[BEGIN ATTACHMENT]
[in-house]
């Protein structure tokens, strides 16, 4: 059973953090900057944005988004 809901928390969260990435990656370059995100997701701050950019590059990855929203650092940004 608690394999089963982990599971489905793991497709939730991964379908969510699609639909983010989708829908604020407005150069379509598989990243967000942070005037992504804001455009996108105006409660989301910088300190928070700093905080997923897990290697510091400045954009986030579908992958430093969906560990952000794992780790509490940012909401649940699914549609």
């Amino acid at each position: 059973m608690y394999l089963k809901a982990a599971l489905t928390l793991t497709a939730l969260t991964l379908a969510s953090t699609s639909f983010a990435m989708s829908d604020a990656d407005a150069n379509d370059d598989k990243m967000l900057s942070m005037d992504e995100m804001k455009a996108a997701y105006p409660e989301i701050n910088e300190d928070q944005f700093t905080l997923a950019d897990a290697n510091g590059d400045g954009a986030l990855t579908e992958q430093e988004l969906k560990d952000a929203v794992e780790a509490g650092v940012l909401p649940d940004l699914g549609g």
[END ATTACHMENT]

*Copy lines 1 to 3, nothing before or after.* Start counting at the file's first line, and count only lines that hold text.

[in-house]
């Protein structure tokens, strides 16, 4: 059973953090900057944005988004 809901928390969260990435990656370059995100997701701050950019590059990855929203650092940004 608690394999089963982990599971489905793991497709939730991964379908969510699609639909983010989708829908604020407005150069379509598989990243967000942070005037992504804001455009996108105006409660989301910088300190928070700093905080997923897990290697510091400045954009986030579908992958430093969906560990952000794992780790509490940012909401649940699914549609």
């Amino acid at each position: 059973m608690y394999l089963k809901a982990a599971l489905t928390l793991t497709a939730l969260t991964l379908a969510s953090t699609s639909f983010a990435m989708s829908d604020a990656d407005a150069n379509d370059d598989k990243m967000l900057s942070m005037d992504e995100m804001k455009a996108a997701y105006p409660e989301i701050n910088e300190d928070q944005f700093t905080l997923a950019d897990a290697n510091g590059d400045g954009a986030l990855t579908e992958q430093e988004l969906k560990d952000a929203v794992e780790a509490g650092v940012l909401p649940d940004l699914g549609g």